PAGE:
Opening remarks at the 2016-2021 UNAIDS Unified Budget Results and Accountability Framework (UBRAF) consultations
Delivered by Laurel Sprague, North America NGO Delegate
As NGO members of the board, much of our public work – for example, our interventions during the PCB – involves linking the theories, practices, and intentions of the HIV response to their consequences for people and communities on the ground. This is the work that many of you see us do at the PCB. This is critical and part of the reason that there are NGO seats on the UNAIDS PCB.
Dear colleagues and friends
UNAIDS is in the process of updating and extending it’s current 2011-2015 strategy towards fast-tracked (90-90-90) targets for the period of 2016-2021 with the goal of ending the AIDS epidemic by 2030. The years between 2016 and 2021 are hoped be pivotal in turning tides on the epidemic. As such, UNAIDS is hosting a variety of consultations to gather ideas and recommendations from a diverse set of stakeholders.
By Jeffry Acaba, Asia-Pacific NGO Delegate
To ensure the meaningful involvement of key populations and making their voices count in the development of the updated UNAIDS Strategy 2016-2021, UNAIDS conducted a series of consultations coinciding with the Asia-Pacific Intergovernmental Meeting on HIV/AIDS (IGM on HIV) in the last week of January 2015. The consultations sought to explore regional perspectives and priorities on what it would take to achieve the Fast Track targets, including the 90-90-90, particularly in the Asian and the Pacific contexts.
Thank you, Madame Chair.
The NGO Delegation would like to highlight the relevance of Strategic Investment Framework (SIF) as it was referenced several times during the thematic segment yesterday on Combination Prevention.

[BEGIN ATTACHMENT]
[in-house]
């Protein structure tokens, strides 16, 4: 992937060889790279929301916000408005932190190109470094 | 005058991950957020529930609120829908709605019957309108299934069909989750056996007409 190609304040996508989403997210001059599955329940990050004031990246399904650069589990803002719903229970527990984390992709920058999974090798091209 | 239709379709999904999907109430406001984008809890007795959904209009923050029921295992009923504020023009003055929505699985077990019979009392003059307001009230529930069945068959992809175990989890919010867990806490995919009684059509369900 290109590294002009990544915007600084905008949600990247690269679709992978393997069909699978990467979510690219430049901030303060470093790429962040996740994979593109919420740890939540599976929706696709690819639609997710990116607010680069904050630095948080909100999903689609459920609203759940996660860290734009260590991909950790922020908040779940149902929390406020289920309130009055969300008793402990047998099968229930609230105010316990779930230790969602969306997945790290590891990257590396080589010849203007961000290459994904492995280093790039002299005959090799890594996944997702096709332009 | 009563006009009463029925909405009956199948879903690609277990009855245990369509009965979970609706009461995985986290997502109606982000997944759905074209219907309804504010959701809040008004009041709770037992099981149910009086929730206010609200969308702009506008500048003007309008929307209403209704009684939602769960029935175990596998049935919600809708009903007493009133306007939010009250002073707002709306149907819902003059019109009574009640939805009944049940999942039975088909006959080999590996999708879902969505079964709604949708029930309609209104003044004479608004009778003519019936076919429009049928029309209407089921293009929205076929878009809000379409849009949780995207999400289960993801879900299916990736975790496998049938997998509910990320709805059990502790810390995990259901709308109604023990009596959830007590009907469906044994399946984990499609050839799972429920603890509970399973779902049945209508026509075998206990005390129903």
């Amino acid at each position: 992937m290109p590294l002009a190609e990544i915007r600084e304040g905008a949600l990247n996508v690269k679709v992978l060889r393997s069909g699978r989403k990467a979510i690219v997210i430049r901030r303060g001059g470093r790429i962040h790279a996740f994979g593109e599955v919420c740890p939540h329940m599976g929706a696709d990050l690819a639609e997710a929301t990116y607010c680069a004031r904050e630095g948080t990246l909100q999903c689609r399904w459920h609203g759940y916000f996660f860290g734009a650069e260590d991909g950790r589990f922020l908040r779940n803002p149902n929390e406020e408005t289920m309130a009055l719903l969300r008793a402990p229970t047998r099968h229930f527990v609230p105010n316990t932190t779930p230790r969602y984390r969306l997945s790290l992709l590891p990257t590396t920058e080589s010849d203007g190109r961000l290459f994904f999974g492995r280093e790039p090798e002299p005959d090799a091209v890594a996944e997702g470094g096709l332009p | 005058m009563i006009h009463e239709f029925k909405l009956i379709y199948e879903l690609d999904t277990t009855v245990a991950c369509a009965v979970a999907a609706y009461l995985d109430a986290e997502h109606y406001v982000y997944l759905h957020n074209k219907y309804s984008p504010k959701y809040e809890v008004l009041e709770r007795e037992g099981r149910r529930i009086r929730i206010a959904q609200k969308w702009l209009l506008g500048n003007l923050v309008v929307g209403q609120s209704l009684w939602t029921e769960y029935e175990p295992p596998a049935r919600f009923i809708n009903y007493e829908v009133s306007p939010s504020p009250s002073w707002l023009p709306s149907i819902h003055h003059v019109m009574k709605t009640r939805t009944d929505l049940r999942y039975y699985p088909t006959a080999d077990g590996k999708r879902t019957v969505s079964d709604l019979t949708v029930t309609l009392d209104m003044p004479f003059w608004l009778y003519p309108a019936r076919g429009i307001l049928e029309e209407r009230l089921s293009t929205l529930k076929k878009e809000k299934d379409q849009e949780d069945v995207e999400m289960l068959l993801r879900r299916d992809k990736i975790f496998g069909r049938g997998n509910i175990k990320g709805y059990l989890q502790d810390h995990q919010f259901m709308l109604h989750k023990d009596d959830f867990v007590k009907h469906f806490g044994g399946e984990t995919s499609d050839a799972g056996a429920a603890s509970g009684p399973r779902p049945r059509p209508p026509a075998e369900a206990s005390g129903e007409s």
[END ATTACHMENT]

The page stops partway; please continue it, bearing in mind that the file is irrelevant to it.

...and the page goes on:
The NGO Delegation appreciated his Excellency Ambassador Mboya’s willingness to dialogue on issues concerning civil society’s role in the SIF, capacity needs, alignment of initiatives and approaches to community mobilization and community-led delivery of programs and costs. We would like to highlight that community mobilization is essential in all aspects of HIV response; however, community mobilization will only work if there is sufficient investment in programmes for communities that critically enable them, including those programmes that inform communities of their rights related to HIV (prevention, treatment and non-discrimination) and help them to organize and demand improved HIV services and policy.
We welcome the recently developed tool “A people-centered investment tool toward ending AIDS”. We support its principles that are at the foundation of the framework notably:
The PCB encouraged the Secretariat and the Cosponsors to make use of planned regional fora, global conferences and governing bodies to consult broadly with governments and NGOs in the development of the UN System Strategic Plan for HIV/AIDS. The PCB further encouraged interested countries to actively support and facilitate the consultation process.
The PCB requested an update on the development of the UN System Strategic Plan for HIV/AIDS at its next regular annual session and a full discussion at a PCB thematic meeting to be held in late 2000.
The PCB encouraged the Secretariat and the Cosponsors to intensify their efforts towards developing a UN System Strategic Plan for HIV/AIDS for the years 2001-2005, detailing how the UN system will articulate a global strategy and support countries to intensify their national responses.
Requests that the strategy include an estimate of those costs covered by the existing mandates and budgets of the UNAIDS Secretariat and Cosponsors, along with those aspects, including technical support provided by civil society, which require further resources